Photosynthesis takes up half of this cycle. In this half, the vegetation absorbs carbon dioxide and, using solar energy, splits water into oxygen (which is released into the atmosphere) and hydrogen, which, using a catalyst named chlorophyll, combines with carbon from the atmosphere to produce food for animals and humans. (Photosynthesis = H2O + sun energy + 6CO2  =  C6H12O6 + 6O2). The other half of the biological life cycle is respiration, in which animals and humans inhale the oxygen generated by plants and obtain their muscle energy by digesting (burning) the glucose, cellulose, etc. produced by plants, while exhaling carbon dioxide (Respiration = C6H12O6 + 6O2 = 6 CO2 + 6 H2O + energy).

When the half-cycles of photosynthesis and respiration are in balance, the concentration of atmospheric CO2 is constant. This concentration was ~ 280 ppm for 500,000 years. Today it is 360 ppm, and it is projected that by 2050 it will be over 500 ppm. This shows that plant and animal life on the planet is no longer in balance. This imbalance has passed the point when it could be corrected by planting trees. In order to absorb the excess carbon dioxide generated by the burning of fossil fuels, we would need to plant forests on an area equaling the surface of another Earth.

The goal of renewable energy processes is to reestablish the balance of the photosynthesis and respiration processes. The solar-hydrogen processes can supplement the photosynthesis part, but without the use of carbon. 

The yearly solar energy that is received on each square meter of the Sahara is approximately 3000 KWh. Approximately 2500 KWh/m2/yr is the "insolation" in southern California, and 1250 KWh/m2/yr in New York City or in Connecticut (where I live). I will use my house as an example of how an energy-free home could be designed, how its operation could be automated, and how the costs and payback periods can be calculated.

If my roof (450 m2) was covered by 10%-efficient photovoltaic (PV) solar collectors, assuming my wife allowed me to cut down the trees around our home, which she would not, the collectors would generate 54000 KWh/yr. Our yearly electricity consumption, including a pool, is 15000 KWh/yr, for which I pay about $3000. My yearly oil and gas consumption is equivalent to 864 gallons of oil, having an energy content of about 32000 KWh.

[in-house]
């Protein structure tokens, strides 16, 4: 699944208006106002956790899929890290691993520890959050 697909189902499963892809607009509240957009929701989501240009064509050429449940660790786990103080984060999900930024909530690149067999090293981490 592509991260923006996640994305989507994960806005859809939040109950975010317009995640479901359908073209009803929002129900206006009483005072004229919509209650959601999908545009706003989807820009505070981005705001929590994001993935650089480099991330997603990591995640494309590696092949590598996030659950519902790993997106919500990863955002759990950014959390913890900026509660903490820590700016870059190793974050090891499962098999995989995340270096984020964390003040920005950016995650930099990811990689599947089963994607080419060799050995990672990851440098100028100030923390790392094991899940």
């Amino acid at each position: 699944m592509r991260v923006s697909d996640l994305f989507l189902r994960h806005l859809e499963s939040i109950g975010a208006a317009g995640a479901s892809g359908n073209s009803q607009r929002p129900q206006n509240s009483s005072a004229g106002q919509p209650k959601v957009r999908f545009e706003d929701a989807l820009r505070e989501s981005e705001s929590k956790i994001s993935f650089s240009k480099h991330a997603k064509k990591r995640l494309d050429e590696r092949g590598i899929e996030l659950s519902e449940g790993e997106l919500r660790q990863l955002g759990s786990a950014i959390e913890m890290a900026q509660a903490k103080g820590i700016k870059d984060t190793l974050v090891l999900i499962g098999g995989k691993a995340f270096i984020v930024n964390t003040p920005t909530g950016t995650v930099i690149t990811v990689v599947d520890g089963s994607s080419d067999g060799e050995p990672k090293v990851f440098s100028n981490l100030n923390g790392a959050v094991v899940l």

Today, in this area, the same energy in the form of oil costs about half as much as it costs in the form of electricity. (This is due to the low oil and gasoline taxes. In Europe and in other parts of the world, the cost of gasoline is about twice what it is here because of higher taxes.) Therefore, my yearly total energy use (expressed in KWh units) is 47000 KWh. This quantity is 7000 KWh/yr less than the amount of solar energy that can be collected on my roof. Therefore, this excess can be used to recharge a plug-in hybrid or electric car.

The installed cost of 10%-efficient shingles is about $500/m2 or about $225,000 to cover my roof. In Connecticut, the government subsidy is 40%, lowering the total investment to $135,000 (without considering the added advantage of having new shingles). The local power company provides the bidirectional electric meter needed to connect to the grid free of charge.

The total value of 54000 KWh/yr of electricity (if purchased in the form of electricity at $0.2/KWh in our area today) is $10800. (If part of it is purchased in the form of fossil fuels, it is less, but that cost is also rising). Therefore, if we base the calculation on the present cost of electricity, the payback period is 14.5 years. Naturally, if electricity costs rise or if collector costs drop and efficiencies increase, the payback period will be shorter. Also, if we deduct from the total investment the value of covering the roof with new shingles, or if the location is, say, Nevada instead of Connecticut, the payback period is further reduced.